Investments in companies aligned with environmental, social, and governance (ESG) principles have exploded in the past decade. Sustainable investing now accounts for a third of all professionally managed assets, according to the SIF Foundation, which promotes sustainable investment, and at BlackRock, the world’s biggest asset manager, 88 percent of clients say the environment is the “priority most in focus” among ESG criteria. 

Green (environmentally friendly) stocks had quite a decade in the 2010s, dramatically outperforming their brown (environmentally unfriendly) counterparts, according to research by Chicago Booth’s Lubos Pastor and University of Pennsylvania’s Robert F. Stambaugh and Lucian A. Taylor. But green stocks don’t have superior expected returns, the researchers argue. Rather, bad climate news tends to help green assets, whose performance reflects rising concerns about the health of the planet. 

Pastor, Stambaugh, and Taylor in 2020 introduced a theoretical model to explain the movement of green stocks. In their model, green stocks have lower expected returns than brown stocks, as investors who want to hold green assets bid up the prices for those stocks. But green assets can still outperform brown ones when investors develop a stronger taste for green stocks, such as when there is bad climate news or discussion of environmental legislation or regulation. 

To find out if their model would explain stock movements over the past decade, the researchers looked at US stock performance from November 2012 to December 2020, using ratings of companies’ ESG performance put out by finance company MSCI to differentiate green and brown securities. They applied their model to calculate a “green factor,” the return spread between environmentally friendly and unfriendly stocks. They find that the green factor delivered a significantly positive return over this period.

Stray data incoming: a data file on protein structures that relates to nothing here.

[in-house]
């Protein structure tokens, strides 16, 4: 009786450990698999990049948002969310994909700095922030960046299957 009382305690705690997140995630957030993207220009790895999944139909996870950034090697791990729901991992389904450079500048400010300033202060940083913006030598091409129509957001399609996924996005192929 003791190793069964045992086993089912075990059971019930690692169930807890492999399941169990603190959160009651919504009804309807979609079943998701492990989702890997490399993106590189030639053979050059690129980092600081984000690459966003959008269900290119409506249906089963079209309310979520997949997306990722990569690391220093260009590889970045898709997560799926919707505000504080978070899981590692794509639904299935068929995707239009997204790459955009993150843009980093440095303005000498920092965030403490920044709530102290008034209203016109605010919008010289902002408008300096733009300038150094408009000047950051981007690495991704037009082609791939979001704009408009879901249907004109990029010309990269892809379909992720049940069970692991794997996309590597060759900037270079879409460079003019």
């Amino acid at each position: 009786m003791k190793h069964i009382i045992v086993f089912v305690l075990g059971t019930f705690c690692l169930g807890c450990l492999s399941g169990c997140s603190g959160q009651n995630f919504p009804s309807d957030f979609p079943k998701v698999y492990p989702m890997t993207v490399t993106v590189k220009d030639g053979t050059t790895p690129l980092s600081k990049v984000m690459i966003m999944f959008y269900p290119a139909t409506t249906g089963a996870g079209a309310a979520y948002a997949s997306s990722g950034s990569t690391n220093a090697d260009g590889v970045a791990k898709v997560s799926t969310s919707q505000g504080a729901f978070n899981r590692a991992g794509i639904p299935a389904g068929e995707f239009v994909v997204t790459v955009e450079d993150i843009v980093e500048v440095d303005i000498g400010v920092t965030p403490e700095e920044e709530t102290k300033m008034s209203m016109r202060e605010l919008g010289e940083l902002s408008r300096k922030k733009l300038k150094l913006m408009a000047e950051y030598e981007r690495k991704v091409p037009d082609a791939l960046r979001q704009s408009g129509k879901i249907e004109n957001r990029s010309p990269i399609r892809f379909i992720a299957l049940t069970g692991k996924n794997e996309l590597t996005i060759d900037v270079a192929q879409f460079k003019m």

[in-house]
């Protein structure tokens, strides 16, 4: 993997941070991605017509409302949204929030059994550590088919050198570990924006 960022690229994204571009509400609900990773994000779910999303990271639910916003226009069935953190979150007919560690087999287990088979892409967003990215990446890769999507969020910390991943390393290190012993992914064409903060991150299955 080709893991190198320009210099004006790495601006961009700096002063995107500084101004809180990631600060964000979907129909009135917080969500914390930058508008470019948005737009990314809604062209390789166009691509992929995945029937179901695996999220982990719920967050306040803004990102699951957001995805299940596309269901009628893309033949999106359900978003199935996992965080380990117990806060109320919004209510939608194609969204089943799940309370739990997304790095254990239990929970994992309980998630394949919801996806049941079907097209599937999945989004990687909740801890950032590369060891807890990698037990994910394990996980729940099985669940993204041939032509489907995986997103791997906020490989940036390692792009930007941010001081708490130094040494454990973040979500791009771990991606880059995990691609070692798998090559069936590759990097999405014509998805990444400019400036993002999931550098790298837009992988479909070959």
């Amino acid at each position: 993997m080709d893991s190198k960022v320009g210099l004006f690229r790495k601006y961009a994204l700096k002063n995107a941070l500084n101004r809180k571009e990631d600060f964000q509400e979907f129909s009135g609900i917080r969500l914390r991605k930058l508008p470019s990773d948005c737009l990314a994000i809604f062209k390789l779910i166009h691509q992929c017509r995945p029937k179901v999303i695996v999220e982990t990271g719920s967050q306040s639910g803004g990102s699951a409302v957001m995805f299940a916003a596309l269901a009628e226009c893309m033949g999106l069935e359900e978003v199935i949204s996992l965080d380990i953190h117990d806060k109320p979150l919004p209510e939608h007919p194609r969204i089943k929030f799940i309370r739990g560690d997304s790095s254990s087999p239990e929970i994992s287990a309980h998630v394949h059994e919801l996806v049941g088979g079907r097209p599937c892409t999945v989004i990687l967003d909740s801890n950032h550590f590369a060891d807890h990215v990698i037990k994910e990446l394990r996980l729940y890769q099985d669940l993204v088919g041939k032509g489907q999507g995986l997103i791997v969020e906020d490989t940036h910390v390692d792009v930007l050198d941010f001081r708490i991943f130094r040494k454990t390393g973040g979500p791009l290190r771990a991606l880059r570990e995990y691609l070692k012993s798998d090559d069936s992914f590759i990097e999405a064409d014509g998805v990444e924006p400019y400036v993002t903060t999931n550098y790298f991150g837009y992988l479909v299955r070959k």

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They then factored in US media coverage of climate change. They find that as climate-related news nearly doubled over the past decade, the green factor moved in tandem. Zooming in on individual climate events—California forest fires or a deadly hurricane, for example—revealed a corresponding surge in green-stock performance about a month after the news peaked, the research demonstrates. But in months without climate-concern shocks, the green factor disappeared. 

When the researchers took into account capital flows into sustainable funds as a measure of investors’ climate concerns, they find that green stocks might have underperformed brown ones in periods without climate events. The connection between fund flows and the performance of green stocks is hard to estimate, as flows are just one factor of many that can drive stock prices. However, when the researchers zeroed out both climate-concern shocks and flows in and out of sustainable funds, the green factor had a negative return.

The researchers also find that the greener a stock, the higher its average return. But this correlation disappeared between climate-change events, which suggests that bad news caused the superior performance, echoing the main findings: green assets outperformed brown amid climate surprises, despite their otherwise lower expected returns.

Pastor, Stambaugh, and Taylor conclude that higher green returns realized in recent years are likely to be misleading predictors of the future—as green stocks will still underperform brown ones in the absence of unexpectedly bad climate news. At the same time, their empirical analysis reinforces their theoretical finding that greener companies will have lower costs of capital, which is good for their businesses as well as for society.

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